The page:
March 17, 1812: Siege of Badajoz

Sir John Kincaid [1] provides the following account of March 17, 1812 at the Siege of Badajoz: 
On the 17th of March 1812, the third, fourth and light divisions encamped around Badajoz, embracing the whole of the inland side of the town on the left bank of the Guadiana and commenced breaking ground before it immediately after dark the same night. 
The elements on this occasion, adopted the cause of the beseiged; for we had scarcely taken up our ground when a heavy rain commenced, and continued, almost without intermission, for a fortnight; in consequence thereof, the pontoon bridge, connecting us with our supplies from Elvas, was carried away by the rapid increase of the river, and the duties of the trenches were otherwise rendered extremely harrassing. We had a smaller force employed that at Rodrigo; and the scale of operations was so much greater that it required every man to be actually in the trenches six hours every day and the same length every night, which, with the time required to march to and from them , through the fields more than ankle deep in stiff mud, left us never more than eight hours out of the twenty four in camp, and we never were dry the whole time. 

Sir Henry George Wakelyn Smith [2]  provides the following account of March 17, 1812:
On the night of the 17th March, St. Patrick's Day, the Light Division broke ground under a deluge of rain, which swelled the Guadiana so as to threaten our bridge of boats. Our duties in the trenches were most laborious during the whole siege, and much hard fighting we had, sorties, etc. 

J.H. Stockqueller [3] a biographer of Wellington provides this account of March 17, 1812:
17th of March, ground was broken and a parallel established within two hundred yards of an outwork called La Picurlna, which embraced the whole of the south-east angle of the fort. The weather was most inclement, the rain falling heavily, and the enemy making sorties and keeping up a lively fire upon the working parties, but without much damage. To animate the men Lord Wellington was constantly in the trenches, where they laboured up to their waists in water, cheerfully and manfully. Worn down as he was with fatigue of body and anxiety of mind, with a noble perseverance the Commander of the Forces nevertheless gave himself up wholly to the operations, for he felt it to be of momentous consequence, not to his own country only, but to Europe generally.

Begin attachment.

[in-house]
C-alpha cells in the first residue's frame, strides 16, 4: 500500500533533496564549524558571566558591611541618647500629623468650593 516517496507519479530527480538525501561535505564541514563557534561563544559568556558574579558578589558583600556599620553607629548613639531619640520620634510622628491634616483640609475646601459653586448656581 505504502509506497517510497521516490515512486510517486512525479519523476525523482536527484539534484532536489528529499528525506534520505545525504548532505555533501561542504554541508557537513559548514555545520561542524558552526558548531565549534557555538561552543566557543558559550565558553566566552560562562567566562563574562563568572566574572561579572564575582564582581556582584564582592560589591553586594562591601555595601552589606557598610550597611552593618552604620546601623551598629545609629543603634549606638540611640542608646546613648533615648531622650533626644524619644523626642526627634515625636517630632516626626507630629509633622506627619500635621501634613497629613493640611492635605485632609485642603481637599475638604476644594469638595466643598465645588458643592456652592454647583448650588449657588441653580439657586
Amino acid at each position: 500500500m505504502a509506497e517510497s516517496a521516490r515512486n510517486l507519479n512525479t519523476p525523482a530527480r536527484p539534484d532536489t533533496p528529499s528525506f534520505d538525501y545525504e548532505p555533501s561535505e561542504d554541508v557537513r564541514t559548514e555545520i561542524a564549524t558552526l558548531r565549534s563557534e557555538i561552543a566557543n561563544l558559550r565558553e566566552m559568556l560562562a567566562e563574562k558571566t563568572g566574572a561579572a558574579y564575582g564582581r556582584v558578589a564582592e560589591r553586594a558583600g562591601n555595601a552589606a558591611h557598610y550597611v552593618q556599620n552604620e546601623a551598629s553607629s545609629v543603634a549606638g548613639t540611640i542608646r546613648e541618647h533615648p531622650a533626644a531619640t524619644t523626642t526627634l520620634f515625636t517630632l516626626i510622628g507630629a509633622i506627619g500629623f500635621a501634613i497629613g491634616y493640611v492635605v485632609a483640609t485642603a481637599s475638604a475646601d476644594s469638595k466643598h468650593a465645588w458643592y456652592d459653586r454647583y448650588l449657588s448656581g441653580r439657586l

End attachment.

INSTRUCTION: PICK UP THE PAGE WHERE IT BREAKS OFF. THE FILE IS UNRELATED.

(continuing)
1.    Adventures in the Rifle Brigade by Captain John Kincaid. (Leo Cooper, London, 1997) from the electronic version that can be found here.
2.    The autobiography of Lieutenant-General Sir Harry Smith, baronet of Aliwal on the Sutlej, G.C.B. by Sir Henry (Harry) George Wakelyn Smith (1788-1860). Ed. with the addition of some supplementary chapters by George Charles Moore Smith (1858-1940). London: J. Murray, 1903)at chapter VIII
3.    The Life of Field Marshall the Duke of Wellington, by J.H. Stocqueller, Esg. (Philadelphia, by JAS B. Smith & Co. 1855) 

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